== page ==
Auto Traffic Reduction Incentives

  • Low traffic speed, complete streets roadway designs, and traffic calming.
  • Bus- and bike-lanes, so non-auto modes are competitive with driving.
  • Reduced parking supply, parking pricing, unbundling and cash-out.
  • Commute trip reduction programs.
  • Residential trip reduction programs.

Together, these features have synergistic effects: they create neighborhoods where residents own fewer vehicles, drive less and rely more on affordable, resource-efficient modes, as illustrated below. As a result, residents save money, are more likely to achieve physical activity targets, have more economic and social opportunities, spend less time commuting, and impose lower costs on their community. Well-planned urban village are the key to health, wealth, wisdom and generosity.

Per Household VMT and Emissions by Neighborhood Type

Per capita vehicle travel and emissions by neighborhood type (https://bit.ly/3vEyk8F )

 

What do you think? Have I overlooked any key features of urban village planning?

 

Information Resources

AARP and CNU (2021), Enabling Better Places: A Handbook for Improved Neighborhoods, American Association of Retired Persons.

Kristin N. Agnello (2020), Child in the City: Planning Communities for Children & Their Families, Plassurban.

Kristin N. Agnello (2018), Zero to 100: Planning for an Aging Population, Plassurban. 

Boston (2021), Transportation Demand Management (TDM) Point System, City of Boston.

CALTRANS (2014), Main Street, California: A Guide for Improving Community and Transportation Vitality, California Department of Transportation.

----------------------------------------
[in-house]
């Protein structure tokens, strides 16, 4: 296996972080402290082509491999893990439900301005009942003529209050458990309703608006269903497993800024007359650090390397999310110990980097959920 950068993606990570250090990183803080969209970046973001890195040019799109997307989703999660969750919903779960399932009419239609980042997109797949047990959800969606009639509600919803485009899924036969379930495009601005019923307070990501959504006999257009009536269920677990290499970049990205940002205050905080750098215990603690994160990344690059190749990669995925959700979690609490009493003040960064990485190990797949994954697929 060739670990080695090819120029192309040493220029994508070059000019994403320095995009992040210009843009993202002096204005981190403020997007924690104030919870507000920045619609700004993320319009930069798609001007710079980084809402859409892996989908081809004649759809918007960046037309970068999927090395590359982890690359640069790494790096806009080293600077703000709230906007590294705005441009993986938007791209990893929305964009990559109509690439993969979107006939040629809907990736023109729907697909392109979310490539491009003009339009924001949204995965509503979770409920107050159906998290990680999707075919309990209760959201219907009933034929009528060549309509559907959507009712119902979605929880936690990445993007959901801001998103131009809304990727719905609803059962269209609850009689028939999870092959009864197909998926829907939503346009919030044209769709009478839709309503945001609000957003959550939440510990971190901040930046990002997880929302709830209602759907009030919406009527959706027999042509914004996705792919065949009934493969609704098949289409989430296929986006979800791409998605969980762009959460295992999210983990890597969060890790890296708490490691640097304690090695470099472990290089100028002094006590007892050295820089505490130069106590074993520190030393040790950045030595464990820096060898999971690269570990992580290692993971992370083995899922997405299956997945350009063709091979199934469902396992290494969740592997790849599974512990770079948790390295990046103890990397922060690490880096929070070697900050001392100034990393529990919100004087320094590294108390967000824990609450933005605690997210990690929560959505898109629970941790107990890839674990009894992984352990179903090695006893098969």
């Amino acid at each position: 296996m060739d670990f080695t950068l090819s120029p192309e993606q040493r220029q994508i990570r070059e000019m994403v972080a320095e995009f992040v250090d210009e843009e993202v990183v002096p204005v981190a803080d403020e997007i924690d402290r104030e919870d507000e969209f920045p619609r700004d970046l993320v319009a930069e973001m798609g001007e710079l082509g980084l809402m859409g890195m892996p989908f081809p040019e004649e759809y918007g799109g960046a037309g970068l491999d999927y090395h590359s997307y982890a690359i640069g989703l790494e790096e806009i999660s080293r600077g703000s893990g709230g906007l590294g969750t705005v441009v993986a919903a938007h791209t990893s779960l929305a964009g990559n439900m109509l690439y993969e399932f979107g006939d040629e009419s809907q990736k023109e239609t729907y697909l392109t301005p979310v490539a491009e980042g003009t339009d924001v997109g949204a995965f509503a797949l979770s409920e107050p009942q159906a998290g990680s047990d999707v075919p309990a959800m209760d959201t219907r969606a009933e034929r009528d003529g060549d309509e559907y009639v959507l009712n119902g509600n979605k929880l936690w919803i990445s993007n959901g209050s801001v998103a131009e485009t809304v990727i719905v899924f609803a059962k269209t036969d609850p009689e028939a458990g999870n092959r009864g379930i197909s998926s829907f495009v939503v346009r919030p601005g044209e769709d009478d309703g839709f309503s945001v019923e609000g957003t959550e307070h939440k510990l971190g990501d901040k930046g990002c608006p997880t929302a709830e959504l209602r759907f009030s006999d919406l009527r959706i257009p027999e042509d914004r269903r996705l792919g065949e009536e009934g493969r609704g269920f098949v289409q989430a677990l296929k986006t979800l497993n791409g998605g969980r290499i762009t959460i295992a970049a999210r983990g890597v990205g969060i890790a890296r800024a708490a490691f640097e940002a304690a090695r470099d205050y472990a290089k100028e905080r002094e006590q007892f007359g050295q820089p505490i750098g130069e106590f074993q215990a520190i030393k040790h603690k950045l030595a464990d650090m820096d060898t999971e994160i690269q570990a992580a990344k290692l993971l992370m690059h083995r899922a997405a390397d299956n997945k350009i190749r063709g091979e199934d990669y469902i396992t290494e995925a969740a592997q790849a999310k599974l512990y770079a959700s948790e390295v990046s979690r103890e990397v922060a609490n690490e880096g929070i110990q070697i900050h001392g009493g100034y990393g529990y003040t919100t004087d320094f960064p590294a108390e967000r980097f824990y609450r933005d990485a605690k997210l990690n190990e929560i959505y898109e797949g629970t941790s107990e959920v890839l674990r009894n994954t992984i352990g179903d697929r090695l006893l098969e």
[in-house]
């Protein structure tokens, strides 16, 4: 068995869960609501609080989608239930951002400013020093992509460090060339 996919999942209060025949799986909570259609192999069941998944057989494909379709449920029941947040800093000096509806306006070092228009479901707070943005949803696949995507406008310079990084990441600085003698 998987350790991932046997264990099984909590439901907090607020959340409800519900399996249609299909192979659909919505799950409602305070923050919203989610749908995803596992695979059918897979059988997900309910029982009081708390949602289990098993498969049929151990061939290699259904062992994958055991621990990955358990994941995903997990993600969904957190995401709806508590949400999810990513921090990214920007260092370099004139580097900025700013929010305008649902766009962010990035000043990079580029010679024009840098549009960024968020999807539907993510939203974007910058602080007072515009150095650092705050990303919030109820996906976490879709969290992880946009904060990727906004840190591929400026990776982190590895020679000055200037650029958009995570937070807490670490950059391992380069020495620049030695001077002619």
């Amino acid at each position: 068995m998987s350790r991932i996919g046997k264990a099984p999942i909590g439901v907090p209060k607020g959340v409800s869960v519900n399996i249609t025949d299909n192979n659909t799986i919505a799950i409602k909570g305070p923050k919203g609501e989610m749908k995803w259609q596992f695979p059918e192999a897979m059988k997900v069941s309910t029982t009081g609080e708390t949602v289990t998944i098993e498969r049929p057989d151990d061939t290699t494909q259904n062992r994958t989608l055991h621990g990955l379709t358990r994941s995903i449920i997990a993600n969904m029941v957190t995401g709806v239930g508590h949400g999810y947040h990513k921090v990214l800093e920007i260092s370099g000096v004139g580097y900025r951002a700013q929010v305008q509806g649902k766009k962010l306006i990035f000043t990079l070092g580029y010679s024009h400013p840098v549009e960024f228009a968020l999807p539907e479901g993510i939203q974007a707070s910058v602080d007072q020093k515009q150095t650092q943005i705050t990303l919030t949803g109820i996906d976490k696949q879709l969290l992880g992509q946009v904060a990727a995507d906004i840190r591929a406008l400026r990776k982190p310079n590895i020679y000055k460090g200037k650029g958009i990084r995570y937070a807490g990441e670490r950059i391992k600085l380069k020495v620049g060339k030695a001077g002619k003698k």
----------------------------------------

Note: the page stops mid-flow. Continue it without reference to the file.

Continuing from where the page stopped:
CIVITAS is a European Commission supported initiative to help introduce sustainable urban transport strategies.

Andres Duany and Robert Steuteville (2021), Defining the 15-minute City, Public Square.

The 15-Minute City: Putting people at the center of urban transformation.

Gehl Architects (2010), Our Cities Ourselves: 10 Principles for Transport in Urban Life, Institute for Transportation and Development Policy.

Complete Streets (www.completestreets.org) is a campaign to promote roadway designs that effectively accommodate multiple modes and support local planning objectives.

GreenTRIP is a certification program for new residential and mixed use developments that implement transportation and parking management strategies, similar to LEED building certification.

Knight Frank (2020), Walkability and Mixed Use - Making Valuable and Healthy Communities, The Prince’s Foundation.

NACTO (2012), The Urban Street Design Guide, National Association of City Transportation Officials.

NACTO (2020), City Limits: Setting Safe Speed Limits on Urban Streets, National Association of City Transportation Officials.

Oh the Urbanity. This YouTube channel includes outstanding short videos that discuss and illustrate key urban planning concepts.

Project for Public Spaces works to create and sustain public places that build communities.

San Francisco TDM Tool, and Step-by-Step Instructions for Creating a TDM Plan, provide guidance for transportation planners and engineers, developers and building managers to encourage more efficient transportation, for various land use types and conditions.

Streetspace Allocation Option Generation Tool, developed by the Centre for Transport Studies at University College London for the European Union’s MORE (Multi-modal Optimization of Roadspace in Europe) helps redesign, reallocate, or regulate streetspace to meet specific community policy goals, including accommodating various modes, minimizing pollution emissions and supporting local economic development.

Tools for Measuring Public Life by the Gehl Institute help measure how people use public spaces and better understand the relationships between those spaces and activities that take place in them.


Todd Litman

Todd Litman is founder and executive director of the Victoria Transport Policy Institute, an independent research organization dedicated to developing innovative solutions to transport problems.